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By Catholic Online (NEWS CONSORTIUM)

9/4/2013 (1 year ago)

Catholic Online (www.catholic.org)

Policy intended to address growing climate change concerns, high electricity costs

Dominica, heralded as the "Nature Island of the Caribbean," Dominica, is pushing to become completely reliant on geothermal energy. Government officials say that this policy addresses growing climate change concerns, high electricity costs along with an ambitious goal to become carbon "negative" by 2020.

The project has the potential to transform the island's economy and ensure commitments to the environment are met, harnessing alternative, renewable sources of energy is seen as crucial for Dominica.

The project has the potential to transform the island's economy and ensure commitments to the environment are met, harnessing alternative, renewable sources of energy is seen as crucial for Dominica.

Highlights

By Catholic Online (NEWS CONSORTIUM)

Catholic Online (www.catholic.org)

9/4/2013 (1 year ago)

Published in Green

Keywords: Dominica, geothermal, Prime Minister Roosevelt Skerrit, Roseau Valley


LOS ANGELES, CA (Catholic Online) - Dominica is prone to climate-linked natural disasters such as hurricanes, flooding and landslide. Hydropower accounts for 40 percent of the country's electrical power, Dominica also remains highly dependent on imported oil. People here pay the highest electricity prices in the Eastern Caribbean.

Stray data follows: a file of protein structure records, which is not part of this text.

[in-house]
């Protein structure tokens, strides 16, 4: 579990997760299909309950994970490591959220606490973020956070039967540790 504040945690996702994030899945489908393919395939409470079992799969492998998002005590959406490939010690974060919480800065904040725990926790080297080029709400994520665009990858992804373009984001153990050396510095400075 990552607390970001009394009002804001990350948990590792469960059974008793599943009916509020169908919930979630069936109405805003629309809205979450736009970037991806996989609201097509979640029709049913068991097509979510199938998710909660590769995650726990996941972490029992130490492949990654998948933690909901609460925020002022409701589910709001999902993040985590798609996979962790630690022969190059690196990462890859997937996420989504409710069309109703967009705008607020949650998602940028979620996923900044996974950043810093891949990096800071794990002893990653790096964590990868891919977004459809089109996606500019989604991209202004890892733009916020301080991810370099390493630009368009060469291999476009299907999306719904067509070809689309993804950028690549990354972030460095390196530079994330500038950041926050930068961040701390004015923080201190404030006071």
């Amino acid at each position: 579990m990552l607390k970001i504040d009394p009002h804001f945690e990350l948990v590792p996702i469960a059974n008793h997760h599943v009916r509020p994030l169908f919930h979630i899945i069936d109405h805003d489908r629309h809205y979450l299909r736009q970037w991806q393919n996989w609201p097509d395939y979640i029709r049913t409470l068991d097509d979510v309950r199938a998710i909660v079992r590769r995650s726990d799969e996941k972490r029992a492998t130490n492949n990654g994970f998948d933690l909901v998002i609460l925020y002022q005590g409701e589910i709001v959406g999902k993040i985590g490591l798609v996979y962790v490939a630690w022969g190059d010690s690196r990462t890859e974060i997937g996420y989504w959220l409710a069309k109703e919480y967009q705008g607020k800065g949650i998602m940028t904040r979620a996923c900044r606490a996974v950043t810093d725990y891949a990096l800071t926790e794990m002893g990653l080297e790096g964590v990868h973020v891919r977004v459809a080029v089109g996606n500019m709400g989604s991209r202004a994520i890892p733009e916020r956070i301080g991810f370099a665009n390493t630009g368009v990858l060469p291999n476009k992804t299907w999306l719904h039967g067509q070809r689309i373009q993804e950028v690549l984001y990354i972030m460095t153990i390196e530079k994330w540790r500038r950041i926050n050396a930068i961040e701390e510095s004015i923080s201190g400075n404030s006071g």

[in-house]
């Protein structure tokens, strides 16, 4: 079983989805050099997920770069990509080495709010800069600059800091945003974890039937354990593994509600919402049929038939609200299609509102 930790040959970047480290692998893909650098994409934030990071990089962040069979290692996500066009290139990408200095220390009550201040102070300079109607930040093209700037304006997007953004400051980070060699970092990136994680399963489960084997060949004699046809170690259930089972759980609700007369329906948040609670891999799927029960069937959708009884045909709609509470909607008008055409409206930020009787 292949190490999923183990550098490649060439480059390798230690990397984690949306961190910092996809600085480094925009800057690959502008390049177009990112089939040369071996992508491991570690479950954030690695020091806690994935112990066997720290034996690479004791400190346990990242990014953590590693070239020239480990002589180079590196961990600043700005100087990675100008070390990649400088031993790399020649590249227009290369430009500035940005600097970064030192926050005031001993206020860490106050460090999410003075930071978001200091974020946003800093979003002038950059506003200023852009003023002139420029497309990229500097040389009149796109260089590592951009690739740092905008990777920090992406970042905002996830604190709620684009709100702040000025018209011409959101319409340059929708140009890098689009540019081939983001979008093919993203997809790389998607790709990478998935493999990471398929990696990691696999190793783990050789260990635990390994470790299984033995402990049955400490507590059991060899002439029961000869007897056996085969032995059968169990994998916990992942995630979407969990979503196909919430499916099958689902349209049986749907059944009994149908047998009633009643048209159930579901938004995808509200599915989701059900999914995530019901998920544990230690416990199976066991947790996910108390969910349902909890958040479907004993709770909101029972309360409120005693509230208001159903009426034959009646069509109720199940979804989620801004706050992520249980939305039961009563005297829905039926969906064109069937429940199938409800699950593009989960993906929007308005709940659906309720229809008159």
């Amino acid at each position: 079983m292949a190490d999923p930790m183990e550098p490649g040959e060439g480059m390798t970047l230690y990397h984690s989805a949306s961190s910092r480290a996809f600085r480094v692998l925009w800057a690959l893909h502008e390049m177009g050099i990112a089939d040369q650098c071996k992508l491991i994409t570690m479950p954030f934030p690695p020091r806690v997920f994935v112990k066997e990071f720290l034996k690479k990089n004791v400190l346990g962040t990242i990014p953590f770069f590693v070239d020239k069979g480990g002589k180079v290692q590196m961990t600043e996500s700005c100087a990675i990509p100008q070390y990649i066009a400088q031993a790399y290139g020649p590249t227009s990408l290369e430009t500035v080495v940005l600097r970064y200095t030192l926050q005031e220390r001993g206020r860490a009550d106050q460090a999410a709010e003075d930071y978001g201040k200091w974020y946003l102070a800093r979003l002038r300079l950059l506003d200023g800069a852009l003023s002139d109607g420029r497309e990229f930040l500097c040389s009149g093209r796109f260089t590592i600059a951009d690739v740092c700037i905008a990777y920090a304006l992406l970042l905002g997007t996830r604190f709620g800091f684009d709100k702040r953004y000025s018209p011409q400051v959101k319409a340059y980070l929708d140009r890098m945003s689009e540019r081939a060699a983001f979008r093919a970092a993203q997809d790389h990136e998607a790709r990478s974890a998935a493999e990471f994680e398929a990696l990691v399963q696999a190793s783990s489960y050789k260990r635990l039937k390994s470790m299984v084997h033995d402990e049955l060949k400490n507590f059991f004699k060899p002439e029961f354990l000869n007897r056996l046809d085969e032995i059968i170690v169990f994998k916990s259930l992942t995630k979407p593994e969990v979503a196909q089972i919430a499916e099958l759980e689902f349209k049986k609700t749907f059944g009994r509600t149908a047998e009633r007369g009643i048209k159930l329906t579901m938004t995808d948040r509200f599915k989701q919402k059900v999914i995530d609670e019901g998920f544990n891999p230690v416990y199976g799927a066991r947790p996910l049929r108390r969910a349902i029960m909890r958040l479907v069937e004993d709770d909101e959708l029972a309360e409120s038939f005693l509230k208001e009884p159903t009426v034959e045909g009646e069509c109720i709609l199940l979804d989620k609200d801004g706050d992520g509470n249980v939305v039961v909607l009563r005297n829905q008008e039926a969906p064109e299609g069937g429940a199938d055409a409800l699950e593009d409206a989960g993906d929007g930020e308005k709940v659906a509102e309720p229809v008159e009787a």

The project at hand will require the construction of a small power plant for domestic consumption. A much larger plant of up to 100 megawatts of electricity will be built for export to the neighboring French islands of Guadeloupe and Martinique.

Prime Minister Roosevelt Skerrit told Parliament in July that his government had invested $11.2 million in test drilling and would spend an additional $13.3 million to develop geothermal power in the island's Roseau Valley.

The Roseau Valley is one of the most popular destinations for nature lovers, with lush rainforests, rivers, waterfalls and hiking trails. The valley is also home to the world's second largest boiling lake and accounts for 65 percent of tourism revenue in Dominica.

Test drilling confirmed that the valley's geothermal resource was of excellent quality and sufficient to generate more than 120 megawatts of electricity.

Energy costs in Dominica continue to affect "the quality of life of families, individuals and the competitiveness of businesses," and this project could reduce the price of electricity by 40 percent, Skerrit said.

The project has the potential to transform the island's economy and ensure commitments to the environment are met, harnessing alternative, renewable sources of energy is seen as crucial for Dominica, Vince Henderson, chairman of the government's geothermal negotiating team says.

"Dominica has tremendous geothermal capacity. This project will not only bring us energy security and independence, but geothermal energy will reduce our contribution to climate change and demonstrate leadership in switching from over-reliance on expensive, dirty, fossil fuel generation," he said.

Some fear potential negative impacts. "I believe the level of secrecy surrounding the project is troubling," one valley resident says.

"We should have been brought to the table to discuss what is about to happen in our area, with our land and with our health . We know of the dangerous gases down there and we fear possible contamination of our streams and water supply. We just want our questions answered."

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